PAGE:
Pompeo on John Kerry: Past Secretaries of State Should ‘Get Off the Stage’

By Patrick Goodenough | May 13, 2019 | 4:23 AM EDT

Then-Secretary of State John Kerry meets with Iranian Foreign Minister Javad Zarif at the U.N. in New York on April 27, 2015. (Photo by Jason DeCrow-Pool/Getty Images)

(CNSNews.com) – Former secretaries of state should “get off the stage” and leave foreign policy to their successors, Secretary of State Mike Pompeo said Sunday, when asked about John Kerry’s interactions with the Iranian regime since leaving the State Department.

Asked by CNBC’s Hadley Gamble whether Kerry’s reported conversations with his former Iranian counterpart made his job difficult, Pompeo replied, “It’s inappropriate. It’s not consistent with what a former secretary of state ought to be doing, and I’ll leave it at that.”

Then, he added, “Suffice it to say, previous secretaries of state ought to just get off the stage – when their day is done they ought to leave foreign policy to their successors.”

Asked whether Kerry should potentially be prosecuted under the Logan Act – as President Trump suggested last week – Pompeo said he would “leave to the Department of Justice to make decisions about prosecutions.”

“I know only this,” he said, “If you’re out talking to someone that you did a deal with before, and you’re urging that country to behave in a way that is inconsistent with American policy, that’s not right.”

Kerry confirmed last fall having met several times with Iranian Foreign Minister Javad Zarif – his negotiating partner during the talks that produced the Joint Comprehensive Plan of Action (JCPOA) in 2015 – although he said at the time he had not done so since Trump withdrew from the nuclear deal four months earlier.

Trump said on Thursday he would like the Iranians to “call me,” but that Kerry has been dissuading the Iranians from doing so.

“That's a violation of the Logan Act. And, frankly, he should be prosecuted on that.”

Trump also accused Kerry of having had “many meetings and many phone calls” with the Iranians.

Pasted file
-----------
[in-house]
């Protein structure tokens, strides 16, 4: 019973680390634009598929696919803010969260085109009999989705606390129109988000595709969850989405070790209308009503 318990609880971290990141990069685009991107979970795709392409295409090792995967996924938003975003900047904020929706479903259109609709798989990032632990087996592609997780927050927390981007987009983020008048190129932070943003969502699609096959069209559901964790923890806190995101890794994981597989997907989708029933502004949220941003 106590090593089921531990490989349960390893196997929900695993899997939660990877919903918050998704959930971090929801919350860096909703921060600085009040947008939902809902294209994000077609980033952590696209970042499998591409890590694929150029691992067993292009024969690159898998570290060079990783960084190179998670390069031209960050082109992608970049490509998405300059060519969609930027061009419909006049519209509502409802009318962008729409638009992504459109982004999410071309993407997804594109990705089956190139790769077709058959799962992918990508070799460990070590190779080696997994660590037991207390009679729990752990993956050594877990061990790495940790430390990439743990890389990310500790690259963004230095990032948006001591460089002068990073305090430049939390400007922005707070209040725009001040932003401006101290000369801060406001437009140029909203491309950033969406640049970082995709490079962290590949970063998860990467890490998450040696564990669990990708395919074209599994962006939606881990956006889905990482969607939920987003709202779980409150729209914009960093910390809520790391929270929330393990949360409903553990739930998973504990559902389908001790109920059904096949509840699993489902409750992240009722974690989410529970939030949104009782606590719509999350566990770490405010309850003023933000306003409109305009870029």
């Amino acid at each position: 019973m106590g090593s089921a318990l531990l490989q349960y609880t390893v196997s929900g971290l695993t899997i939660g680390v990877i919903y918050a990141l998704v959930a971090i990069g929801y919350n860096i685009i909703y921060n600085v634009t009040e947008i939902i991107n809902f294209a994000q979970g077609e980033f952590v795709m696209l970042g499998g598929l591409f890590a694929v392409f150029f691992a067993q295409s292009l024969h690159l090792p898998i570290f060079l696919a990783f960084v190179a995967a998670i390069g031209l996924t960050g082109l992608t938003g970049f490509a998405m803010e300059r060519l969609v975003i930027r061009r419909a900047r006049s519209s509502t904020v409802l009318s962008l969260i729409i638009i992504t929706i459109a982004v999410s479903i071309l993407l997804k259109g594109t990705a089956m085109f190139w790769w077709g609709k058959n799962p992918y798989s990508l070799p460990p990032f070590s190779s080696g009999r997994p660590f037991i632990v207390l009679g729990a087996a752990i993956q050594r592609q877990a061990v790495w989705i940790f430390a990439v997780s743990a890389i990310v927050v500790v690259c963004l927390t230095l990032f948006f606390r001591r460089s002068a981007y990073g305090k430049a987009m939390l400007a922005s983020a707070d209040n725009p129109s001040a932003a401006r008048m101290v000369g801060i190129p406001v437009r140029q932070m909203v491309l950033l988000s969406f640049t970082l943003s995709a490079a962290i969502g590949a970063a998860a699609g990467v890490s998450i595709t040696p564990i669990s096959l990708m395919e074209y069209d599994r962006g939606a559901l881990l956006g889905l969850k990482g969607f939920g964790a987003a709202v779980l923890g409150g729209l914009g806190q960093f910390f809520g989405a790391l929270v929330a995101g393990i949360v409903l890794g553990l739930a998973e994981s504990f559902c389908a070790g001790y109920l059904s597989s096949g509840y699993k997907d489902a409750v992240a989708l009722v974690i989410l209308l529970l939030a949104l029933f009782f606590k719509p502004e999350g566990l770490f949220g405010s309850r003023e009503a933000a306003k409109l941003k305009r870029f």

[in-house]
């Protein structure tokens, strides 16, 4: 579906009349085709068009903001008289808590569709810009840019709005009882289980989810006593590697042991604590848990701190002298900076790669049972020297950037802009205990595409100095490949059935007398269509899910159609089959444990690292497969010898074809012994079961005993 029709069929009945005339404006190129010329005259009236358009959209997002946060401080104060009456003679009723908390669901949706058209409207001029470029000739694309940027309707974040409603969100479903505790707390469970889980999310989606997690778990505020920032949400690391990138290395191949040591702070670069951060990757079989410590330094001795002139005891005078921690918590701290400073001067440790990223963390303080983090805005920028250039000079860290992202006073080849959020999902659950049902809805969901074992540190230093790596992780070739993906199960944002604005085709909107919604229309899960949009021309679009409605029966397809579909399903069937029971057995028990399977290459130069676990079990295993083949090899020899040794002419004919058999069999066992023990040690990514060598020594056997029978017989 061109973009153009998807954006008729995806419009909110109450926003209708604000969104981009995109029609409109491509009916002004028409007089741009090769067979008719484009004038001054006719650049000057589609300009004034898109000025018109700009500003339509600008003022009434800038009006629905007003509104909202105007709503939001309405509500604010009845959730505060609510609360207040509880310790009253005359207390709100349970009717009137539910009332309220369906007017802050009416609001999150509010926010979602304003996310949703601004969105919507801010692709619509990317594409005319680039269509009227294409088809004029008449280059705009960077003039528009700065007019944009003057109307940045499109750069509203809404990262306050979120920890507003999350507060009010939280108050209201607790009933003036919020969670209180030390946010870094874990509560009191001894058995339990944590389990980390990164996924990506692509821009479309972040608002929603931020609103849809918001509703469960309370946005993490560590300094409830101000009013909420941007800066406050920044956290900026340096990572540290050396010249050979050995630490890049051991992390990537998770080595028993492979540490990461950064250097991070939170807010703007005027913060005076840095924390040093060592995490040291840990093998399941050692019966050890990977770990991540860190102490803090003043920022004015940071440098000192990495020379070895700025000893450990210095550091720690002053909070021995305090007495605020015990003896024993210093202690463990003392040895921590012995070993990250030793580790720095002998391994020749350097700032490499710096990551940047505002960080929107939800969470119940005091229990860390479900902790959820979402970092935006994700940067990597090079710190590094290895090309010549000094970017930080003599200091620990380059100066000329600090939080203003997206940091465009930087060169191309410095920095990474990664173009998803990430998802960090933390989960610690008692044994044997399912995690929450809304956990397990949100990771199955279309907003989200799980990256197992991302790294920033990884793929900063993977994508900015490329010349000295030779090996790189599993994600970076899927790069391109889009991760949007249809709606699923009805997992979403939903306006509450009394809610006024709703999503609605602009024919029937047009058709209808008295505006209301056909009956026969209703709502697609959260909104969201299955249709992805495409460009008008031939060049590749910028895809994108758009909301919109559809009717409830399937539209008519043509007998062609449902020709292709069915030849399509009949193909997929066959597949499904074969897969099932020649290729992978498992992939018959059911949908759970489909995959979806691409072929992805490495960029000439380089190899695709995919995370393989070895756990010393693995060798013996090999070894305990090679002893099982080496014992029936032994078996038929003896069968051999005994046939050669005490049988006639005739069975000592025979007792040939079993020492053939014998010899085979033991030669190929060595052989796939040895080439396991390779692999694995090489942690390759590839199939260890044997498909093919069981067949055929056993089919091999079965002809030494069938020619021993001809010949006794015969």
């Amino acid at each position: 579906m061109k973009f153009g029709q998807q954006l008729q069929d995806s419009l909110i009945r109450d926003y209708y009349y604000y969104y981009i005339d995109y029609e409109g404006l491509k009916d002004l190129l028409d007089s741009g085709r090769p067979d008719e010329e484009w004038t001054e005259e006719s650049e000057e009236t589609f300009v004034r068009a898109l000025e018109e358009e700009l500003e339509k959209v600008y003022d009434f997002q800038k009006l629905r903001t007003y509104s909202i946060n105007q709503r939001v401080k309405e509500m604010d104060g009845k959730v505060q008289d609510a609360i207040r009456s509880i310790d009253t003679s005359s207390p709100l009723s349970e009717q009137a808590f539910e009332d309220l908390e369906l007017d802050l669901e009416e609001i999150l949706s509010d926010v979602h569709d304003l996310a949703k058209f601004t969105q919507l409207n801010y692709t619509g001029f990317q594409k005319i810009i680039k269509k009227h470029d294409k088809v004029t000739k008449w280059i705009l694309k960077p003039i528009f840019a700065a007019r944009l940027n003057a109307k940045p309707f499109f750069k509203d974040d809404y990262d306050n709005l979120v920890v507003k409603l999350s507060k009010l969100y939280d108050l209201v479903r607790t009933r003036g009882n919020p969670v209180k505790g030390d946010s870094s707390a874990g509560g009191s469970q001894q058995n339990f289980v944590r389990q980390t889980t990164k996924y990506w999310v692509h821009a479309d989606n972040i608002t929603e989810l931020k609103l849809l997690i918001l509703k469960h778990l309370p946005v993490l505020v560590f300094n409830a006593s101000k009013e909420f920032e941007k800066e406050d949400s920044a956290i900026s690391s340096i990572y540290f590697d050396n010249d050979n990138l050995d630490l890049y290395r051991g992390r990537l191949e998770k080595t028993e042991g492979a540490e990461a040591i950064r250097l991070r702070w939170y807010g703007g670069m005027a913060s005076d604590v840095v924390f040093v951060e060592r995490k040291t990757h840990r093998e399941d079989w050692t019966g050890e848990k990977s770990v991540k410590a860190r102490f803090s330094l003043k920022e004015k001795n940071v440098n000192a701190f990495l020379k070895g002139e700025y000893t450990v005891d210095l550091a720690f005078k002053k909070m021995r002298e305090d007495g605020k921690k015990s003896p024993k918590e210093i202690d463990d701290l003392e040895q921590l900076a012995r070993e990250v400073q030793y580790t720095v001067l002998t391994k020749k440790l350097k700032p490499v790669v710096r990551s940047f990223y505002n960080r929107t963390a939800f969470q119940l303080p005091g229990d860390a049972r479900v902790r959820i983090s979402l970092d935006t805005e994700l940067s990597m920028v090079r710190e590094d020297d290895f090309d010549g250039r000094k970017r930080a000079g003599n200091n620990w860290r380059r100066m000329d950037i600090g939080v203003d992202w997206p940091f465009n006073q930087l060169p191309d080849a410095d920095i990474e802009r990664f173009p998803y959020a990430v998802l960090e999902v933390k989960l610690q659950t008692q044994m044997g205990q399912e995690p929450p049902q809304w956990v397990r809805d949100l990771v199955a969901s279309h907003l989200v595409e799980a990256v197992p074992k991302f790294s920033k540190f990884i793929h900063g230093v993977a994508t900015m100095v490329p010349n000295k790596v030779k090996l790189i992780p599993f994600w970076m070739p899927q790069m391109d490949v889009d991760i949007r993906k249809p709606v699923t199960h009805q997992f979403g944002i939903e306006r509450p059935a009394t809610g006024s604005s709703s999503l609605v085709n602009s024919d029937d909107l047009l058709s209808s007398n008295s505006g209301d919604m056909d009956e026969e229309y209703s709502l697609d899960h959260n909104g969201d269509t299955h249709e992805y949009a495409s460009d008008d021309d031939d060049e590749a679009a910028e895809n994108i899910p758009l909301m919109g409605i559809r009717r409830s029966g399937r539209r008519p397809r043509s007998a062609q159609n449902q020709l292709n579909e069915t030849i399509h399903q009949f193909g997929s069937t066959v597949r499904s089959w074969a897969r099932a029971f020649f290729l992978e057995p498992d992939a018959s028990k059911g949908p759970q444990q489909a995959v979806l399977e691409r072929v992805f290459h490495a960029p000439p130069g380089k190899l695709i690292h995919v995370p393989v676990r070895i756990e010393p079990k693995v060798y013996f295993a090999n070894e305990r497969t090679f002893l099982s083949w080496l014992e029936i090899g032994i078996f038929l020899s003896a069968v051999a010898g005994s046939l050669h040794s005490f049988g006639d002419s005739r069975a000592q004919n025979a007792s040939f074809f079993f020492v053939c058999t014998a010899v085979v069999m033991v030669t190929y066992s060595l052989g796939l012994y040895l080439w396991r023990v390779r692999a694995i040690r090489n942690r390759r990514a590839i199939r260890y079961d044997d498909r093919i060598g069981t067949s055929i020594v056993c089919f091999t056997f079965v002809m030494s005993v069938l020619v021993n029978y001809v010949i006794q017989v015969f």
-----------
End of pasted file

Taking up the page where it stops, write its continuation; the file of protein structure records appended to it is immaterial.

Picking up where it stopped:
A spokesman for Kerry called Trump’s comments “simply wrong, end of story.”

Signed into law in 1799, the Logan Act prohibits unauthorized persons from negotiating with foreign governments which have a dispute with the United States.

Kerry and Zarif developed a rapport and close working relationship during the marathon JCPOA negotiations, and Kerry later praised his counterpart as “a patriot.”

Pompeo has taken a far more critical view of Zarif. In a speech last July he described Zarif and President Hassan Rouhani – both purported “moderates” – as “polished front men for the ayatollah’s international con-artistry.”

Days before he left the State Department, Kerry on January 19, 2017 attended the World Economic Forum in Davos, as did Zarif.

Kerry and Zarif both attended the Munich Security Conference in Germany on February 18 last year, and four months later both attended a meeting in Oslo, Norway, focused on mediating armed conflict.

They met again in New York in April last year, the Boston Globe reported shortly afterwards.

After the news story appeared, Zarif confirmed that during a visit to New York he had lobbied influential Americans about the possibility of a JCPOA withdrawal.

He did not name Kerry, but said his interlocutors included former officials involved in the nuclear negotiations and “political elites and decision makers.” The Iranian foreign ministry later confirmed that Kerry had been one of them.

‘Our aim is not war’

In the CNBC interview, Pompeo also spoke about the decision to have “deterrent forces” deployed in the region in case the Iranian regime decided to target U.S. interests.

“An attack on American interests from an Iranian-led force, whether it’s an Iranian proper or it’s an entity that is controlled by the Iranians, we will hold the responsible party accountable,” he said. “President Trump has been very clear about that: Our response will be appropriate.”

The Nimitz-class aircraft carrier USS Abraham Lincoln (CVN 72) transits the Suez Canal on May 9. (Photo: U.S. Navy/Mass Communication Specialist Seaman Dan Snow)

National Security Advisor John Bolton a week ago announced that the U.S. was sending ships and warplanes to the region to send a message to Iran, “in response to a number of troubling and escalatory indications and warnings.”

Later last week U.S. Central Command confirmed that the USS Abraham Lincoln carrier strike group had transited the Suez Canal on its way the region, and that B-52 strategic bombers from Barksdale Air Force Base in Louisiana had arrived at Qatar’s Al-Udeid air base.

Pompeo attributed the decision to “increased threats” from the Iranians.

“We’ve seen this reporting – it’s real. It appears to be something that is current. It is things that we’re worried about today. So we’ve done all the right things to increase our security posture to the best of our ability.”

The U.S. wanted to ensure it had deterrent forces in place, he continued, “so in the event that Iran decided to come after an American interest – whether that be in Iraq, or Afghanistan, or in Yemen, or any place in the Middle East – we were prepared to respond to them in an appropriate way.”

Asked how worried he was about the “potential for miscalculation,” Pompeo replied, “We’re not going to miscalculate: Our aim is not war, our aim is a change in the behavior of the Iranian leadership.”

Patrick Goodenough
Patrick Goodenough
Spencer Journalism Fellow

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